7. #7
    Super Moderator Sue Pendleton's Avatar
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    Queest For the Cure

    http://carecure.rutgers.edu/Quest/QuestHome.html

    This site hasn't been updated for awhile but we're getting to it soon. These are active states or states that have passed laws much like you have thought of, Bob. Kentucky collects about $2.5 to $3 million a year in surcharges to speeding tickets. Maryland takes a cut off of the taxes that health insurers pay on premiums they collect, New York gets a flat $8.5 million a year from the general fund.

    I'd suggest calling your local state senator and/or representative/delegate or whatever you call them in Tennessee and find out if there is anything currently being done in TN for SCI. You might also want to try calling the head of Vanderbuilt University's Neuroscience Department and offer your help as a newbie to fundraising.

  8. #8

    Bob

    There's always hope.

    Hang in there, be proactive, learn all you can, educate others, create awareness, raise money and advocate progress.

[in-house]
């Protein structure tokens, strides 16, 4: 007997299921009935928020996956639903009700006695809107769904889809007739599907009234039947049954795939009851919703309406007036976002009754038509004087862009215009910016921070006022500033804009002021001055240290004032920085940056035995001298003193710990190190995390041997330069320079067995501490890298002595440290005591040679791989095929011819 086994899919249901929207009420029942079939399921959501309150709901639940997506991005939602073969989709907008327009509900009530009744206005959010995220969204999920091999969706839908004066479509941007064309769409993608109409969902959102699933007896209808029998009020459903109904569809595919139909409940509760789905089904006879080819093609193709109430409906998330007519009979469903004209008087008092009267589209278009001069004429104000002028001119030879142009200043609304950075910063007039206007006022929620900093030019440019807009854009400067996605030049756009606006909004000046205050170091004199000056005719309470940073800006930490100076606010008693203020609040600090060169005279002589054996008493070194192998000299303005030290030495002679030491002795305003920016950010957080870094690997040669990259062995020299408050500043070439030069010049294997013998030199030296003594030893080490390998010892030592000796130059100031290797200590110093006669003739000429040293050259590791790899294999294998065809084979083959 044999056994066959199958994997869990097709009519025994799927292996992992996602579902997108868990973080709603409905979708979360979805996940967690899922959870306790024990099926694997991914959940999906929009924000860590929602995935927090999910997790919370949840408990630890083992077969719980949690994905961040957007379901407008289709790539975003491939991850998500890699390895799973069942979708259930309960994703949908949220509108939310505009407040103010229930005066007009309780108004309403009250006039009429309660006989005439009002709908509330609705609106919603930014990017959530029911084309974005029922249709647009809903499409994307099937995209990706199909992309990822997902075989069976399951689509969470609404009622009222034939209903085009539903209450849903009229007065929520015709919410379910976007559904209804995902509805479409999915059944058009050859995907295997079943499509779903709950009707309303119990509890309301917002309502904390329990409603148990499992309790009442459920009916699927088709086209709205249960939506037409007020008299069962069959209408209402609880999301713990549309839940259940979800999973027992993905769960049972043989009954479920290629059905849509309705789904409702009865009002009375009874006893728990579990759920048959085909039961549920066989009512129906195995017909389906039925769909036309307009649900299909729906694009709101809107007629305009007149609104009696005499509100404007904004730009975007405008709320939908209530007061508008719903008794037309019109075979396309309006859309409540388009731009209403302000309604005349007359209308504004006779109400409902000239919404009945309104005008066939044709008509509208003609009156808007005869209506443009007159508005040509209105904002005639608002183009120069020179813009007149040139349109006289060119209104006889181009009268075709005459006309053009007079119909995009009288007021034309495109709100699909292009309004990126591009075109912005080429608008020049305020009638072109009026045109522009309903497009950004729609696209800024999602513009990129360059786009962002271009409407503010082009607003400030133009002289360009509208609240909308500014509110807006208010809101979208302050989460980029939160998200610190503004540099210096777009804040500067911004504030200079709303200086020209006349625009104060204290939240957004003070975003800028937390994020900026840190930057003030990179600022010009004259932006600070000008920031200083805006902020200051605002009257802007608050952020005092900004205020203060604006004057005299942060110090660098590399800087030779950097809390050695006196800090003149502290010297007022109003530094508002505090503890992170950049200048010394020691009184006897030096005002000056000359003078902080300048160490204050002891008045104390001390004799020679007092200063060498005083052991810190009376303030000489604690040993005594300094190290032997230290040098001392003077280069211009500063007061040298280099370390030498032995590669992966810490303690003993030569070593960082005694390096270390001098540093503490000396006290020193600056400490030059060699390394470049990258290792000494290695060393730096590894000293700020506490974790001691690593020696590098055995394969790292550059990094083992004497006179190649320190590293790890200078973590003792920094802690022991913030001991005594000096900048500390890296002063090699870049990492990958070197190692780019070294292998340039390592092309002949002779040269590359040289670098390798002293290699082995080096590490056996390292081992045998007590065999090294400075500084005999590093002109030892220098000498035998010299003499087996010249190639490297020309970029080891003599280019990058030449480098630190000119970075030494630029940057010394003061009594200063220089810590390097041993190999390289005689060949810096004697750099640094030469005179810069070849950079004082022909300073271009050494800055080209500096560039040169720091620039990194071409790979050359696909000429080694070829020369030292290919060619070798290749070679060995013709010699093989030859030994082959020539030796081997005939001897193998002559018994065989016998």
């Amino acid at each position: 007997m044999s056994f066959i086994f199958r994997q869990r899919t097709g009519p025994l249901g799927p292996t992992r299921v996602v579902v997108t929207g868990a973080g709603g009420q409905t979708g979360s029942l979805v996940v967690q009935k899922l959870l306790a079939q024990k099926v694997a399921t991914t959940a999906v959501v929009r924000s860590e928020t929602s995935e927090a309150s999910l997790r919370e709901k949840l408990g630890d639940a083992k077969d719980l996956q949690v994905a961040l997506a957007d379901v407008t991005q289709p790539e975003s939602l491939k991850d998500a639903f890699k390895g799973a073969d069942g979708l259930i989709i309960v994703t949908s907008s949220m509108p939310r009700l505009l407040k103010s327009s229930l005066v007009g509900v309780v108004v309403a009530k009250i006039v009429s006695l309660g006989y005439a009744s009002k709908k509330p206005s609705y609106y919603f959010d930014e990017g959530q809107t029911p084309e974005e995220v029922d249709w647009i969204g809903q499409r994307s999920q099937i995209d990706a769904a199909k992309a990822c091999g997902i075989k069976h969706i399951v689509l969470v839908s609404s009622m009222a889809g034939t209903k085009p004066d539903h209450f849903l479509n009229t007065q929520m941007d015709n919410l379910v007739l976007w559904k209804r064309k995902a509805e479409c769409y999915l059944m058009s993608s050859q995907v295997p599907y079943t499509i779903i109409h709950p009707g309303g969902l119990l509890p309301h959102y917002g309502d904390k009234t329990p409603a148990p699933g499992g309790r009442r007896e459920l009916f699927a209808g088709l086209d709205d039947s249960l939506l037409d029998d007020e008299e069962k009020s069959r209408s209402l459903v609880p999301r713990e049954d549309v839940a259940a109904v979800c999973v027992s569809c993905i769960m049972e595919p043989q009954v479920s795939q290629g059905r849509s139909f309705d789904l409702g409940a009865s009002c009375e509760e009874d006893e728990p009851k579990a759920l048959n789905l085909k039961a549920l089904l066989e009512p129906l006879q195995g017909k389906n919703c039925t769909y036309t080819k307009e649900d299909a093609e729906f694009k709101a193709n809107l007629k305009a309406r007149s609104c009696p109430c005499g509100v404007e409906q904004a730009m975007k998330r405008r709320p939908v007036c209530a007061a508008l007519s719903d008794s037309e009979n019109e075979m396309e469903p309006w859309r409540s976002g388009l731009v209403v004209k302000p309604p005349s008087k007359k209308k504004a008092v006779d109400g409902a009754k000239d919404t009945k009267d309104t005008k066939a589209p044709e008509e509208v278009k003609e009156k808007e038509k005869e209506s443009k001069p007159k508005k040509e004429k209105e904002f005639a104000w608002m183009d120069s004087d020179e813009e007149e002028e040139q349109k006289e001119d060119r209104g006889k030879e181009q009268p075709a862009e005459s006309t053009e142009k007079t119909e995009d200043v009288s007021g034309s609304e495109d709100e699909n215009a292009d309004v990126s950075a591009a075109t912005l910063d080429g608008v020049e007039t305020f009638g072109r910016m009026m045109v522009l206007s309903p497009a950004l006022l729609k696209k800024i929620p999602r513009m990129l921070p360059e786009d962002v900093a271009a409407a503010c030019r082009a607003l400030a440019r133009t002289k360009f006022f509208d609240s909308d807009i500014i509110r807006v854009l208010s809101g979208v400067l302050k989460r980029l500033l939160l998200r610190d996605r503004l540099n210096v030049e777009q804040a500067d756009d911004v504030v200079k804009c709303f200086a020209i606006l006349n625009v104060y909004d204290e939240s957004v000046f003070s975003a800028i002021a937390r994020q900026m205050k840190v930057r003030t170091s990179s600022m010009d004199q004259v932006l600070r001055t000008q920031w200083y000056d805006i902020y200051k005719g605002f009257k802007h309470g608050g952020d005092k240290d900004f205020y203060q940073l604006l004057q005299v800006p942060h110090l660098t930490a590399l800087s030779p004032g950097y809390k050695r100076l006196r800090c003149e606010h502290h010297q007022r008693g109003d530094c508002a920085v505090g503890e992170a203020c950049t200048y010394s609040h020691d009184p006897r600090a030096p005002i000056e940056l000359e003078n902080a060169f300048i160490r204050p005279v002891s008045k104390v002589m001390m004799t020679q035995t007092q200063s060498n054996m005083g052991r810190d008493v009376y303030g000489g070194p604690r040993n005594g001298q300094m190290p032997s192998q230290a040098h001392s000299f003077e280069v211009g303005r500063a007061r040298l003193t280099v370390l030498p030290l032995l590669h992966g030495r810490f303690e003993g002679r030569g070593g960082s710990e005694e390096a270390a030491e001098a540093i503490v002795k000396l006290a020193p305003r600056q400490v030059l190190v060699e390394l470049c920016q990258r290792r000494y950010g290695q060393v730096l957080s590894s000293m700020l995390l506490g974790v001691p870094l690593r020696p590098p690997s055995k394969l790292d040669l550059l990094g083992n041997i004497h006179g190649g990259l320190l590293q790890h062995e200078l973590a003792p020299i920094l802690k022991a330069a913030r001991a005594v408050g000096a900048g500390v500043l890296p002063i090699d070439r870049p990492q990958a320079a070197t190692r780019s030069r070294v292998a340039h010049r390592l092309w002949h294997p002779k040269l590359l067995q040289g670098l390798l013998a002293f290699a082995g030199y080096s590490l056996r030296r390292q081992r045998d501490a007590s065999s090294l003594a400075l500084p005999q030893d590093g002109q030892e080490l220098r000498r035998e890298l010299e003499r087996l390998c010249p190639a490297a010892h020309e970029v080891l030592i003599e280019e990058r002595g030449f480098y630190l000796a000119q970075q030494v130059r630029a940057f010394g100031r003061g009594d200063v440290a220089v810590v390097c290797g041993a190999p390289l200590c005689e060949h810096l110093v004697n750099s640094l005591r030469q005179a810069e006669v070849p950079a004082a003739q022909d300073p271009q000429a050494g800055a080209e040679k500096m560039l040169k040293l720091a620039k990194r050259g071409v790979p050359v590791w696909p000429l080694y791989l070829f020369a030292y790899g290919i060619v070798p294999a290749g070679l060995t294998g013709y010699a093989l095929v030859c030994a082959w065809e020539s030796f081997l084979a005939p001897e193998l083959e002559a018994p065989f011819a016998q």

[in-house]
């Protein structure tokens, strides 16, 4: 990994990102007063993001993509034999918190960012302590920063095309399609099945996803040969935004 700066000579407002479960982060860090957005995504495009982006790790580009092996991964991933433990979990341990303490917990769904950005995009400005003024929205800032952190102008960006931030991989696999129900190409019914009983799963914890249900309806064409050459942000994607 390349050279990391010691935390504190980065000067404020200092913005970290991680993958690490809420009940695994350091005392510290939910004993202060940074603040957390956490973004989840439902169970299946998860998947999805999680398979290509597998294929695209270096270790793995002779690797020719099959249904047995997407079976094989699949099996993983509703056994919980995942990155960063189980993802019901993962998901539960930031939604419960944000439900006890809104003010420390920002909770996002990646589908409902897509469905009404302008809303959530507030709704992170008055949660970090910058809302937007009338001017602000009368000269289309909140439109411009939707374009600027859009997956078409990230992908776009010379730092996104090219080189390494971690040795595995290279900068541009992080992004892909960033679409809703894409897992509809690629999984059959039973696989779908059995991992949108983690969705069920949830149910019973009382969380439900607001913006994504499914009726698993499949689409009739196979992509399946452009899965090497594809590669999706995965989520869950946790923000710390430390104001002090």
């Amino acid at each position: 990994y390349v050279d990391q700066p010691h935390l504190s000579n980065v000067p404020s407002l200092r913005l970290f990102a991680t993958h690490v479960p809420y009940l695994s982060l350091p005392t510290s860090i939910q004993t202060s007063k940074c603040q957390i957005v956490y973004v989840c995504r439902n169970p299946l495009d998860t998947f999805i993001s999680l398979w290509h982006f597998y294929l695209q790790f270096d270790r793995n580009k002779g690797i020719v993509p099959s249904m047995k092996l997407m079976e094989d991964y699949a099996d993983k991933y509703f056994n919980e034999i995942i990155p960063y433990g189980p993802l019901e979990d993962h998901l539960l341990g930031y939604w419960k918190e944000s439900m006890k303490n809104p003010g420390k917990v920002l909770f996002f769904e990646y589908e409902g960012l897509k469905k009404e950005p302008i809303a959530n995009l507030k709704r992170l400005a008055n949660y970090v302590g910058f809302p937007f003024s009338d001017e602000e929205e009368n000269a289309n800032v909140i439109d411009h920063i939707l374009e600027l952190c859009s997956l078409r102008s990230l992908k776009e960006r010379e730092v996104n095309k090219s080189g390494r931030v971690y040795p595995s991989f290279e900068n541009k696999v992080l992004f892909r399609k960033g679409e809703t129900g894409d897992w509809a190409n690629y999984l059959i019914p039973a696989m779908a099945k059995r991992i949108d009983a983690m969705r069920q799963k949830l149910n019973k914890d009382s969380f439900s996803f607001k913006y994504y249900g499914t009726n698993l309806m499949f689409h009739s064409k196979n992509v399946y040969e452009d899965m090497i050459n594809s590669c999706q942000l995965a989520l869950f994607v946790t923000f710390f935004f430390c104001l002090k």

Science is amazing. We need to support, prod and apply the knowledge.

    Onward and Upward!

  9. #9
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    Myself being a complete t12, Your wife should focus on maximizing the muscles she has left. She can do situps, due to the fact that her abs are working. Being a T12 does allow a person to get in the best possible shape and achieve 100% independence. Do not count on a cure in the near future, she still has enough left to live a fulfilling life. She has more options out there more than ever!

  10. #10
    Bob,

    Many neurosurgeons use the word "transected" loosely. It is an extremely rare event. The word means that the spinal cord has been cut through with two ends not in contact. An MRI often cannot detect this. I would suggest that you do the following:
    1. talk to the neurosurgeon again and make sure that you ask the surgeon why he thinks the spinal cord has been transected, whether he has direct visual confirmation.
    2. get the neuroradiology report on the MRI on your wife and see what it says.
    3. get a third opinion, if both the neurosurgeon and the neuroradiology report indicate that the spinal cord has been transected.

    Even if the spinal cord has been transected, it is not the end of the world. It simply means that the spinal cord needs to be regenerated. Much depends also on the level of the injury. If it occurred in the thoracic spinal cord, that is good news because it means that the lumbar and cervical spinal cord are still intact.

    Wise.